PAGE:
In house counsel and other compliance professionals are often looking for additional ways to stress the importance of Foreign Corrupt Practices Act compliance to corporate leaders. A common way to do this is forwarding to corporate leaders the latest multi-million dollar settlement with the message “this could be us” if we don’t invest in and implement FCPA compliance best practices.
This common method however often fails to resonate with corporate leaders. Moreover, settlement amounts in an actual FCPA enforcement action are often only a relatively minor component of the overall financial consequences that can result from FCPA scrutiny or enforcement in this new era.
To be most effective in communicating with corporate leaders regarding the need for pro-active FCPA compliance, in house counsel and other compliance professional need to speak to corporate leaders in business terms that matter such as liquidity, market capitalization, cost of capital, lost or delayed business opportunities and the like.
My new article, “Foreign Corrupt Practices Act Ripples” (available for download here), recently published in the American University Business Law Review, assists in house counsel and compliance professionals stress the importance of FCPA compliance by highlighting issues that matter most to corporate leaders.
The article abstract is as follows.
An obvious reason to comply with the Foreign Corrupt Practices Act (“FCPA”) is that non-compliance can expose a company to a criminal or civil FCPA enforcement action by the Department of Justice (“DOJ”) and/or the Securities and Exchange Commission (“SEC”). However, this Article highlights that settlement amounts in an actual FCPA enforcement action are often only a relatively minor component of the overall financial consequences that can result from FCPA scrutiny or enforcement in this new era.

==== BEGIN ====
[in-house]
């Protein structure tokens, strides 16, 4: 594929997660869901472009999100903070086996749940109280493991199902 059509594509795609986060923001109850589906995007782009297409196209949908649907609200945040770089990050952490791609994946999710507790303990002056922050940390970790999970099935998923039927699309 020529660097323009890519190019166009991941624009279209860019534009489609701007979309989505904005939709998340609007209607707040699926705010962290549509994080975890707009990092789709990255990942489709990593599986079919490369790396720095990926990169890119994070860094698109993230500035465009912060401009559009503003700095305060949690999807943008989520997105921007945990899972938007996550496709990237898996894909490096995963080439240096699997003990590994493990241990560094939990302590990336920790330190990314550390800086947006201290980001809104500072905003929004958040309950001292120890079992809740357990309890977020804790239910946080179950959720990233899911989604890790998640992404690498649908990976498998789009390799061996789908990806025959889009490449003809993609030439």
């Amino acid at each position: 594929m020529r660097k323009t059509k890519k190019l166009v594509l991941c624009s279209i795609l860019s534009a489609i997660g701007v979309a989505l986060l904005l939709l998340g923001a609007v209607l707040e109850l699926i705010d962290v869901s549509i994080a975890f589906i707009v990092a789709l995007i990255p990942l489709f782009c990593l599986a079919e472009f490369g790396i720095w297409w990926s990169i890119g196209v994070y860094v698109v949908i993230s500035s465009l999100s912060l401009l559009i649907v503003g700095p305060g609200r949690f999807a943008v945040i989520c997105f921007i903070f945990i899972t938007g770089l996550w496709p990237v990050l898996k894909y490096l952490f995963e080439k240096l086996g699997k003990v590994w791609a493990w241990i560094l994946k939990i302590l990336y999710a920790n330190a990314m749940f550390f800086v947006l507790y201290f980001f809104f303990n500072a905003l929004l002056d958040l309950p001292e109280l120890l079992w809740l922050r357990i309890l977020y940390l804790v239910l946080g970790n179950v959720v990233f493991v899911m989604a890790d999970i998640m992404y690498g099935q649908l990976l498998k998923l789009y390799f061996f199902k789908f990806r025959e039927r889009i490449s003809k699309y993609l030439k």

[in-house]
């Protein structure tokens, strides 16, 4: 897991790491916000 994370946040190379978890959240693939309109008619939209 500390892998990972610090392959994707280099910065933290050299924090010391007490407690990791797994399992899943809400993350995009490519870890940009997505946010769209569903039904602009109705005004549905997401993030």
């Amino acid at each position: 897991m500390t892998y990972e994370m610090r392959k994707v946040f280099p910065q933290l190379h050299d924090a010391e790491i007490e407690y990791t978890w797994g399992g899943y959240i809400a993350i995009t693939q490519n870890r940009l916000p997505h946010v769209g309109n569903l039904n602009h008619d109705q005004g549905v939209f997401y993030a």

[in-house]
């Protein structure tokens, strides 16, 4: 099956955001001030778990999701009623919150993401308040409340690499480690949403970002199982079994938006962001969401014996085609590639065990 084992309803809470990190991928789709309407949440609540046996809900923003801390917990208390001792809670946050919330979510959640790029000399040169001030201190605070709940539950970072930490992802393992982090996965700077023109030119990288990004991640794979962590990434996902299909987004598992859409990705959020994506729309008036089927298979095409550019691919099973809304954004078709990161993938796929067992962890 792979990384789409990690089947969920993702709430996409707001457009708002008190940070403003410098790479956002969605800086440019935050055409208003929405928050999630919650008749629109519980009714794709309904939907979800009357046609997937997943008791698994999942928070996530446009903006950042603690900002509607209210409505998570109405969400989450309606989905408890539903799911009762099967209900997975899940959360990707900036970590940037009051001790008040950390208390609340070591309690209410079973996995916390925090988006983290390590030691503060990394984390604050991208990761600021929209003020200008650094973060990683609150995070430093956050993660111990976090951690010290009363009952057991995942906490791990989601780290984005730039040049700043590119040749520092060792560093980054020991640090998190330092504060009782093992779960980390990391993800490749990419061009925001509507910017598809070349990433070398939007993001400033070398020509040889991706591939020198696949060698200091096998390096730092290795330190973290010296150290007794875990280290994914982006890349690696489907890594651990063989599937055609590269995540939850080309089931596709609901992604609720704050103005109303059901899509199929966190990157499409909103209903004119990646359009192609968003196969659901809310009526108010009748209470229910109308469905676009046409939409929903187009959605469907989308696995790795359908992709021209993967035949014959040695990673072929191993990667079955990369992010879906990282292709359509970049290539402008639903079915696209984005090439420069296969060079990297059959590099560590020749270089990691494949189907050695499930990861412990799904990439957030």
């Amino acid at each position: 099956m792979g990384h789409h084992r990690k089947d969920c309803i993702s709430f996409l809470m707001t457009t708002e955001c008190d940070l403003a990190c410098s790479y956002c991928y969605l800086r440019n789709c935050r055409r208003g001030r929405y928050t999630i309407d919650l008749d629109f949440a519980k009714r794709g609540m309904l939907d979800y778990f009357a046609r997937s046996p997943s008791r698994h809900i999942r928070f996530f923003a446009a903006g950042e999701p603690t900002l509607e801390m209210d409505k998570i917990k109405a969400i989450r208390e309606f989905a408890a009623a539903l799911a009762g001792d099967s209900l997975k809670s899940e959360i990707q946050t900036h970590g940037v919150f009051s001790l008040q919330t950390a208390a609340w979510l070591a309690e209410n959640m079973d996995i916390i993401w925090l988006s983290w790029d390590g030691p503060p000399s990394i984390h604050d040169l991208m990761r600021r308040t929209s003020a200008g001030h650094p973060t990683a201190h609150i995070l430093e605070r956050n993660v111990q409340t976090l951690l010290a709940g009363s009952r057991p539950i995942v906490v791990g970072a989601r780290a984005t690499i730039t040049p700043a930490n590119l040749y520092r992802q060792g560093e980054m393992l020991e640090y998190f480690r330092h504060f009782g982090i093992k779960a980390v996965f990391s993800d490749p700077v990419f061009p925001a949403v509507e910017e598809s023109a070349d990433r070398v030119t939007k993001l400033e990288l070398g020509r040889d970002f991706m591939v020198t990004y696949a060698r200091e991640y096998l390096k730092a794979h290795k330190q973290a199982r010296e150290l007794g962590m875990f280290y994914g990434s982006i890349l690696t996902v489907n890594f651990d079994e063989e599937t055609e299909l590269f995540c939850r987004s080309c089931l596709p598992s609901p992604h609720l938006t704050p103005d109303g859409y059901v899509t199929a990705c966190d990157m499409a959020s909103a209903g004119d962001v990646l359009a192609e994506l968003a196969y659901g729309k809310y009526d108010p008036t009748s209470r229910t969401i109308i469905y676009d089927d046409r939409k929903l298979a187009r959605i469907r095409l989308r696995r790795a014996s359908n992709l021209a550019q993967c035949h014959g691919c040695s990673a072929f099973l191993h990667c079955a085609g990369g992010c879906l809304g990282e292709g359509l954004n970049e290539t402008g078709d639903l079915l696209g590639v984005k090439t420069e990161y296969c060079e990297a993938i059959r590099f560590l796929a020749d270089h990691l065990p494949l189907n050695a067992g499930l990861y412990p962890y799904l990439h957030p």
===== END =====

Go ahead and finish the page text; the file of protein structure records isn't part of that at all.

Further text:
By coining a new term of art – the “three buckets” of FCPA financial exposure – and through various case studies and examples, this Article demonstrates how FCPA scrutiny and enforcement can impact a company’s business operations and strategy in a variety of ways from: pre and post-enforcement action professional fees and expenses; to market capitalization; to cost of capital; to merger and acquisition activity; to impeding or distracting a company from achieving other business objectives; to private shareholder litigation; to offensive use of the FCPA by a competitor or adversary to achieve a business objective or to further advance a litigating position.
This Article thus shifts the FCPA conversation away from a purely legal issue to its more proper designation as a general business issue that needs to be on the radar screen of business managers operating in the global marketplace. By highlighting the many ripples of FCPA scrutiny and enforcement, it is hoped that more business managers can view the importance of FCPA compliance more holistically and not merely through the narrow lens of actual enforcement actions.
Help shift the FCPA conversation by sharing the article (available for download here) with your clients, corporate boards, audit committees and other corporate leaders.